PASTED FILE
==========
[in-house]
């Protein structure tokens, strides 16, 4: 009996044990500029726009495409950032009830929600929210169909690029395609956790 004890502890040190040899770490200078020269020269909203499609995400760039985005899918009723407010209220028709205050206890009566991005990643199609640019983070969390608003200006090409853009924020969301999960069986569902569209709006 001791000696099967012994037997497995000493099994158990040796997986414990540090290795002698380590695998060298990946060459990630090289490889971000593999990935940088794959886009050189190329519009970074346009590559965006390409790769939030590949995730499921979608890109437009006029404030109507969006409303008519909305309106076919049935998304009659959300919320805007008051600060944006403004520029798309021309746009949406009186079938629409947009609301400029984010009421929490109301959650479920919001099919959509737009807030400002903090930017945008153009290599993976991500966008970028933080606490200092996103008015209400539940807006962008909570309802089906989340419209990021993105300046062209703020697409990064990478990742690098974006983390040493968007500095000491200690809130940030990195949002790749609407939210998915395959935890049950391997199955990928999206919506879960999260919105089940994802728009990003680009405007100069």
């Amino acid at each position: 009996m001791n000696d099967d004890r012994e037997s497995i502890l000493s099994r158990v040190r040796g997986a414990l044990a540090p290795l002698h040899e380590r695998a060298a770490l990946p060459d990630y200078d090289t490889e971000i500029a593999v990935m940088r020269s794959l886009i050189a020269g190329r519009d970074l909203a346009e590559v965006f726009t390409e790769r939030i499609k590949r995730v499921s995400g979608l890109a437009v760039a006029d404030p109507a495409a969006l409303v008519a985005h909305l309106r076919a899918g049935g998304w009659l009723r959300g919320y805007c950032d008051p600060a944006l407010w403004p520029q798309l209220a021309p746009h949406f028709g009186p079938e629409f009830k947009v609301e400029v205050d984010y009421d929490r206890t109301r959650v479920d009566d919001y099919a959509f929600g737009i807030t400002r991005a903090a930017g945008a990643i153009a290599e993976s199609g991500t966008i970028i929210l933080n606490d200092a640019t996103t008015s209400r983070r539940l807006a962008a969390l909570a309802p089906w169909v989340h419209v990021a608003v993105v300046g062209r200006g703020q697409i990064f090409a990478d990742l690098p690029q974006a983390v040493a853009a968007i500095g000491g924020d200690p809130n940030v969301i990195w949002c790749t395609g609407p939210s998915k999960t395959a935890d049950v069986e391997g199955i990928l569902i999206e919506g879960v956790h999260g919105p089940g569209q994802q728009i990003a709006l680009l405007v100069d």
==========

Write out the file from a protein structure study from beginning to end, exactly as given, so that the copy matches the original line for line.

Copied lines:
[in-house]
């Protein structure tokens, strides 16, 4: 009996044990500029726009495409950032009830929600929210169909690029395609956790 004890502890040190040899770490200078020269020269909203499609995400760039985005899918009723407010209220028709205050206890009566991005990643199609640019983070969390608003200006090409853009924020969301999960069986569902569209709006 001791000696099967012994037997497995000493099994158990040796997986414990540090290795002698380590695998060298990946060459990630090289490889971000593999990935940088794959886009050189190329519009970074346009590559965006390409790769939030590949995730499921979608890109437009006029404030109507969006409303008519909305309106076919049935998304009659959300919320805007008051600060944006403004520029798309021309746009949406009186079938629409947009609301400029984010009421929490109301959650479920919001099919959509737009807030400002903090930017945008153009290599993976991500966008970028933080606490200092996103008015209400539940807006962008909570309802089906989340419209990021993105300046062209703020697409990064990478990742690098974006983390040493968007500095000491200690809130940030990195949002790749609407939210998915395959935890049950391997199955990928999206919506879960999260919105089940994802728009990003680009405007100069």
């Amino acid at each position: 009996m001791n000696d099967d004890r012994e037997s497995i502890l000493s099994r158990v040190r040796g997986a414990l044990a540090p290795l002698h040899e380590r695998a060298a770490l990946p060459d990630y200078d090289t490889e971000i500029a593999v990935m940088r020269s794959l886009i050189a020269g190329r519009d970074l909203a346009e590559v965006f726009t390409e790769r939030i499609k590949r995730v499921s995400g979608l890109a437009v760039a006029d404030p109507a495409a969006l409303v008519a985005h909305l309106r076919a899918g049935g998304w009659l009723r959300g919320y805007c950032d008051p600060a944006l407010w403004p520029q798309l209220a021309p746009h949406f028709g009186p079938e629409f009830k947009v609301e400029v205050d984010y009421d929490r206890t109301r959650v479920d009566d919001y099919a959509f929600g737009i807030t400002r991005a903090a930017g945008a990643i153009a290599e993976s199609g991500t966008i970028i929210l933080n606490d200092a640019t996103t008015s209400r983070r539940l807006a962008a969390l909570a309802p089906w169909v989340h419209v990021a608003v993105v300046g062209r200006g703020q697409i990064f090409a990478d990742l690098p690029q974006a983390v040493a853009a968007i500095g000491g924020d200690p809130n940030v969301i990195w949002c790749t395609g609407p939210s998915k999960t395959a935890d049950v069986e391997g199955i990928l569902i999206e919506g879960v956790h999260g919105p089940g569209q994802q728009i990003a709006l680009l405007v100069d």